• I take issue with congregations who treat someone with HIV any differently than anyone else.
  • I take issue with churches who condemn the sexual orientation of another.
  • I take issue with those who are NOT living with this disease, but who are sitting at the tables and doing all the talking and decision-making. li >
  • And here's a new one: people in 12 step programs, talking about and judging and spreading rumors about folks with HIV! In the rooms! A space where you are supposed to feel safe -- what you hear here, when you leave here, let it stay here (one of the principal tenets). To say I am appalled is an understatement!

"Let he who is without sin, cast the first stone" -- John 8:7 (I know I can't cast that stone. I am not without sin.)

And so, here we are 30 years later. Getting ready to go into another World AIDS Day. This one is themed "Getting to Zero."

I pray the faith leaders* can get to zero, when it comes to how we are being treated. I pray the faith leaders can get to zero, when it comes to placing blame and shame. I pray the faith leaders can get to zero, when it comes to pontificating and throwing theology around.

We who are living with HIV and "advanced" HIV have our own HIV-ology: We are tired of being nailed to the cross, we are tired of being "poked in the side," we are tired of the crowd screaming at us ... It's time for our resurrection back into society as whole people.

And another thing: I'm tired of the ribbons. We see them every couple of months, depending upon the demographic we are praying for. The ribbons come out from wherever they have been put away the previous year, they are pinned on our lapels or robes, we attend an HIV service, bow our heads and "feel for the HIV community" ... When they get home they take their ribbons off ... and put them away for next year.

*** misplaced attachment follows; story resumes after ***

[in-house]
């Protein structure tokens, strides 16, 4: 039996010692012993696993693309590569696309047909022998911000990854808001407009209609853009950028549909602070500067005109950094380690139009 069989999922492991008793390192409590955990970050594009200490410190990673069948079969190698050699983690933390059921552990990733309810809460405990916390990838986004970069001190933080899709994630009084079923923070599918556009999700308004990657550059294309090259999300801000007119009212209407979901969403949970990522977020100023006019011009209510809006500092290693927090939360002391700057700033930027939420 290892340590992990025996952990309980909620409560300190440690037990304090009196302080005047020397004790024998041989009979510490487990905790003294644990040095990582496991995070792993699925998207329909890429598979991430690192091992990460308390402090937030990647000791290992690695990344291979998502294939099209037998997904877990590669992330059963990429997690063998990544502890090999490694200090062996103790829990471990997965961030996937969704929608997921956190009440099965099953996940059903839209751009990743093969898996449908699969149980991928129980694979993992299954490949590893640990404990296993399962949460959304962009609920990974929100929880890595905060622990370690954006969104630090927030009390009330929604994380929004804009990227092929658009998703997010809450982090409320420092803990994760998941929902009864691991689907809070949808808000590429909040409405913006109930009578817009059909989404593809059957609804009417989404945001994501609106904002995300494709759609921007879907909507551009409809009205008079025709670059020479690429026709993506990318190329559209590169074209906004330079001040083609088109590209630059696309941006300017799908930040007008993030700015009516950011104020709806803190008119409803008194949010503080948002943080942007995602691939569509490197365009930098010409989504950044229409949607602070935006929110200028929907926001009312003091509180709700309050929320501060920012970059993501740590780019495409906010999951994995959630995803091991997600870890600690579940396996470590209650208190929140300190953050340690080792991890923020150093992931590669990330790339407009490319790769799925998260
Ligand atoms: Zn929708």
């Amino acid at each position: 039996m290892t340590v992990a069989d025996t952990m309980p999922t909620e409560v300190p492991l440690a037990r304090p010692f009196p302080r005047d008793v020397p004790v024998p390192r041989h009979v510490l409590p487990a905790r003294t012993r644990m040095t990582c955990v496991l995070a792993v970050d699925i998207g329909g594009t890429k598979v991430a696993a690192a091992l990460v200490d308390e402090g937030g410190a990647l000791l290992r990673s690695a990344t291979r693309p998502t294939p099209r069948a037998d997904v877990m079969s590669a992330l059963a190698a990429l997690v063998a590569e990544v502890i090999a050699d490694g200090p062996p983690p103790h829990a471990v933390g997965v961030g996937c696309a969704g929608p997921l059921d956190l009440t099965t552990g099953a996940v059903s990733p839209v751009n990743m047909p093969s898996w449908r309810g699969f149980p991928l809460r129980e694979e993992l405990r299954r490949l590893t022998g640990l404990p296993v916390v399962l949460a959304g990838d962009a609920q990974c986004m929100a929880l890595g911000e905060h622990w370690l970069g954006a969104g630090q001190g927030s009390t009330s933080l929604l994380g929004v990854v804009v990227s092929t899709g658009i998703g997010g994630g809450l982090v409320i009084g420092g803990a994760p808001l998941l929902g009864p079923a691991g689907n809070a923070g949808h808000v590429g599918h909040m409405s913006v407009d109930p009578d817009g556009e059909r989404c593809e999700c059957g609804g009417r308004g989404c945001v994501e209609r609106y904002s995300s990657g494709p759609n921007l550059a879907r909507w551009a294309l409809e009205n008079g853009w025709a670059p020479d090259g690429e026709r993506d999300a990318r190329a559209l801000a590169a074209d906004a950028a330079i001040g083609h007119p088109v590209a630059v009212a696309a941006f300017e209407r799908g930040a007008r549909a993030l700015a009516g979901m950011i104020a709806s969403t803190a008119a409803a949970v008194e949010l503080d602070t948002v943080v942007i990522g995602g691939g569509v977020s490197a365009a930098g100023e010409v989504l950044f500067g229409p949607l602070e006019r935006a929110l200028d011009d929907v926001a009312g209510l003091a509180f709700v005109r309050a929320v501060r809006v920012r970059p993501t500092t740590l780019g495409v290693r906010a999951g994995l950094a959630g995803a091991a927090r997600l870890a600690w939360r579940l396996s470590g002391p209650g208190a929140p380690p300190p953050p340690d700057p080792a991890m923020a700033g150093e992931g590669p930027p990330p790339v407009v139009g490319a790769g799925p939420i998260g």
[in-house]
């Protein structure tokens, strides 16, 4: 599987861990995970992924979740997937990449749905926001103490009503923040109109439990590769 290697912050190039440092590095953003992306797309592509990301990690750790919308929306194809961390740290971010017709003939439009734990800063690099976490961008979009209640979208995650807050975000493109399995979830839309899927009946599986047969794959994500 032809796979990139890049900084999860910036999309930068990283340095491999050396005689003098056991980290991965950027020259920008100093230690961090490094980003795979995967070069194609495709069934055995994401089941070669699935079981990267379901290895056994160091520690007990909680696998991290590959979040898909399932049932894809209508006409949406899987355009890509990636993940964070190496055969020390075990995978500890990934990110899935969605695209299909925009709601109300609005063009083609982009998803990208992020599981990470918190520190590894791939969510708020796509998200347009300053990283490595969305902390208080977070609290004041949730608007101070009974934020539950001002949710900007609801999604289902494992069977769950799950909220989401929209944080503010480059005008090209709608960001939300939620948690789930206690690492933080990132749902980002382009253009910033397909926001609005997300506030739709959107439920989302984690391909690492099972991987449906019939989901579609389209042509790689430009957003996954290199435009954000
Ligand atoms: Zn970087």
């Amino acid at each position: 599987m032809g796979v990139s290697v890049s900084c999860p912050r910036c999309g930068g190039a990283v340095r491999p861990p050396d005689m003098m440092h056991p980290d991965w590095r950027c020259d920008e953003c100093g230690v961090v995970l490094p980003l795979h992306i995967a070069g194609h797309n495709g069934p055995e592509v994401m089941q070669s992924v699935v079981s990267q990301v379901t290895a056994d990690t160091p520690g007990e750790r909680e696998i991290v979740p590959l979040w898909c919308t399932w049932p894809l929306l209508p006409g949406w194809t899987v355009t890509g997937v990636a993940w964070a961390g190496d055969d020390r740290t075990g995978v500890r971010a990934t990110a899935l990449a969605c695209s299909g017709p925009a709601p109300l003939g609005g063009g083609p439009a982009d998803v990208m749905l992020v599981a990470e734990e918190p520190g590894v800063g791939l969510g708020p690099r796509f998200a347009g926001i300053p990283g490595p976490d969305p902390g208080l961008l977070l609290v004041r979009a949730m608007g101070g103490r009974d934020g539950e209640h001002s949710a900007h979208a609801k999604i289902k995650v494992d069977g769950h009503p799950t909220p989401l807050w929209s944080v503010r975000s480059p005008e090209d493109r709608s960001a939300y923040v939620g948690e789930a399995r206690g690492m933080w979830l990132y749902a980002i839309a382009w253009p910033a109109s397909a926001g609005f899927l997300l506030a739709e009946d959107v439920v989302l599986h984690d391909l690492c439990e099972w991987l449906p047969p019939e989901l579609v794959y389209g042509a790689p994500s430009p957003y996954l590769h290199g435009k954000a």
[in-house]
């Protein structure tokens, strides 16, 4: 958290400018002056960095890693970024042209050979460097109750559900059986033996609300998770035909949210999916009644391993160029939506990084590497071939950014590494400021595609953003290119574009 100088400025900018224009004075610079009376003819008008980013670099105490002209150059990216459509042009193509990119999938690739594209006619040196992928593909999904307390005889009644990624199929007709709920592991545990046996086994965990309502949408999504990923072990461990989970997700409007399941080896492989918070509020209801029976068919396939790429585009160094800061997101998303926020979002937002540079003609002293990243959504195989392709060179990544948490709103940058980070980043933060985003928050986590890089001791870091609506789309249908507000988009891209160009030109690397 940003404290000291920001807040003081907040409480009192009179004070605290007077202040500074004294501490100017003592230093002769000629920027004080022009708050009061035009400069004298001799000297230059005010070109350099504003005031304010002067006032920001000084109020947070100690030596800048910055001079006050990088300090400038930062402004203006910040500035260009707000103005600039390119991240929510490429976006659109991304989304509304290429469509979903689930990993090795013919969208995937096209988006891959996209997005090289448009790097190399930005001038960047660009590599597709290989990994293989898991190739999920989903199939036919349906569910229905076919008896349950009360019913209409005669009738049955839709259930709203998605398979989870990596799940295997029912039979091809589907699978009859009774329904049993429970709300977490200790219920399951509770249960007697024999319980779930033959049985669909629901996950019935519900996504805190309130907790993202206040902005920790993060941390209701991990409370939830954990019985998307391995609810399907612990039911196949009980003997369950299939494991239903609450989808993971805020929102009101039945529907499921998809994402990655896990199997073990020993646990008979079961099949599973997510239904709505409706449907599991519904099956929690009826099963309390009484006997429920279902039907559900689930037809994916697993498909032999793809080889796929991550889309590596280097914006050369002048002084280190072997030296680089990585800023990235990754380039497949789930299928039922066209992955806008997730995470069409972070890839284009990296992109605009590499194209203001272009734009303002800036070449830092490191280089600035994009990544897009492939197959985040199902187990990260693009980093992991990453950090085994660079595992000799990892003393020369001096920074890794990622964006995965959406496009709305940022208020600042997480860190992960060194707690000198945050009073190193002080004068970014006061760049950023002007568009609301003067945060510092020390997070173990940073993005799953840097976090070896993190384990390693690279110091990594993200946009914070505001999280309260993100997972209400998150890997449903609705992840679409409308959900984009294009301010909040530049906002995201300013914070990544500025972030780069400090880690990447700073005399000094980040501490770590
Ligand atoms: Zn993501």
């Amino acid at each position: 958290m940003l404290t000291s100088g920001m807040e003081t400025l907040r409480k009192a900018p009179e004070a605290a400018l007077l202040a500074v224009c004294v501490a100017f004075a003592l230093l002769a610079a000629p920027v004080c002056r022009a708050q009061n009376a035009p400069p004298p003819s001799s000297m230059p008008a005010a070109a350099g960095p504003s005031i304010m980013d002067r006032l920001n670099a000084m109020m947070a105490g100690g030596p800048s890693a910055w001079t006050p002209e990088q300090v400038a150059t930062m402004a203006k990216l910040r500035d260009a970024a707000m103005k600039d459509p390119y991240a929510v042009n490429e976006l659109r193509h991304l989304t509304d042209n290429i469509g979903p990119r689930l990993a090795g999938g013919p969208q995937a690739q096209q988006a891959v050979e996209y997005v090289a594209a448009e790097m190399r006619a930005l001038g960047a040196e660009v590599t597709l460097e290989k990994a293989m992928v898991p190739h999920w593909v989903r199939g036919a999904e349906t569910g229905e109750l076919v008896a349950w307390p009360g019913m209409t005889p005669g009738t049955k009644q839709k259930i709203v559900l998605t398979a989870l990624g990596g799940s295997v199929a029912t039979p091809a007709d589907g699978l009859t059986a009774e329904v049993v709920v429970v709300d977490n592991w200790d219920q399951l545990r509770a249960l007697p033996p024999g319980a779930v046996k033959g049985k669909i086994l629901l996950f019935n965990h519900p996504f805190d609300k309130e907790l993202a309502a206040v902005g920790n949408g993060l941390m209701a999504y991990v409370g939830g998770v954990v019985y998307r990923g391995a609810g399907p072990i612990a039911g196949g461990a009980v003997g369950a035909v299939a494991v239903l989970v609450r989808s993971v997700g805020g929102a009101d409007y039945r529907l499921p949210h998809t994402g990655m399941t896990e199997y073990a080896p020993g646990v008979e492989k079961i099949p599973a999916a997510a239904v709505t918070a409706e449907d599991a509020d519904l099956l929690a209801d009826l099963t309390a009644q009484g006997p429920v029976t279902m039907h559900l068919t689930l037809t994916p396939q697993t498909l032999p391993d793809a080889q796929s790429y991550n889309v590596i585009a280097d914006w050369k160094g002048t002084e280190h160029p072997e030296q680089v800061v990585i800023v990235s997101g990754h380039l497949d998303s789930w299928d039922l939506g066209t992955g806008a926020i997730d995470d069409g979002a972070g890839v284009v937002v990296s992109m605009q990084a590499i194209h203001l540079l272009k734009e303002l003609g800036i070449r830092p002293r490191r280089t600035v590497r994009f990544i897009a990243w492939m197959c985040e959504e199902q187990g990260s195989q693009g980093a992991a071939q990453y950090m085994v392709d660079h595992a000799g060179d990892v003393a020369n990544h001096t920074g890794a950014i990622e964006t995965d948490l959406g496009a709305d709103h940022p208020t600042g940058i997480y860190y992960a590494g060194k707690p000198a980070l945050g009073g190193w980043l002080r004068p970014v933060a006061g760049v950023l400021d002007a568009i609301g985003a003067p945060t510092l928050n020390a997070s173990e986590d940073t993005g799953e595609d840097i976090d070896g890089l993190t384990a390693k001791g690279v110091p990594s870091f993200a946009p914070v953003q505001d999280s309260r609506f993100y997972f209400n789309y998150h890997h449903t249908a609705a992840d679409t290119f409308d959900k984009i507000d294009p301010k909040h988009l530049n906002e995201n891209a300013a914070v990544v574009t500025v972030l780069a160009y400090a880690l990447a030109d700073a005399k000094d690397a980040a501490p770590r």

Don't get me wrong, World AIDS Day has its place, but dang! Isn't 24 years of World AIDS Day Services long enough? Isn't 30 years of this disease long enough?

With the advent of new medications, I feel the passion has gone out of the fight against HIV. People feel like it is a manageable disease these days, and it may well be so. I know I am managing. I am living. What I don't know, and what people who are not living with this disease do not know or understand, is the havoc the medications wreak on our insides. Medication is keeping us alive. But you know what? I am tired of taking pills ... and I am tired of wearing ribbons ... and I am tired of World AIDS Day!

So ... what will you be doing, this World AIDS Day?

I am sure I'll be speaking somewhere. Again.

... Gotta find my ribbon. I know it's here somewhere. ... Wait a minute. I AM the ribbon!


Additional Resources

ACT UP: ACTUP Oral History Project
World AIDS Day: What will you do this World AIDS Day?

*I do hope it is understood that I am not talking about ALL faith leaders. If it don't apply, let it fly.

Rev. Andrena Ingram (also known as "Pastor Andrena" or "Pastor Ingram") is a strong advocate for those living in the margins, as she once was. She is the pastor of St. Michael's Lutheran Church on Germantown Avenue in Philadelphia, Pa.

Read Andrena's blog, Is the Ribbon Enough?


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This article was provided by TheBody.com.
 
See Also
World AIDS Day 2012: Features and News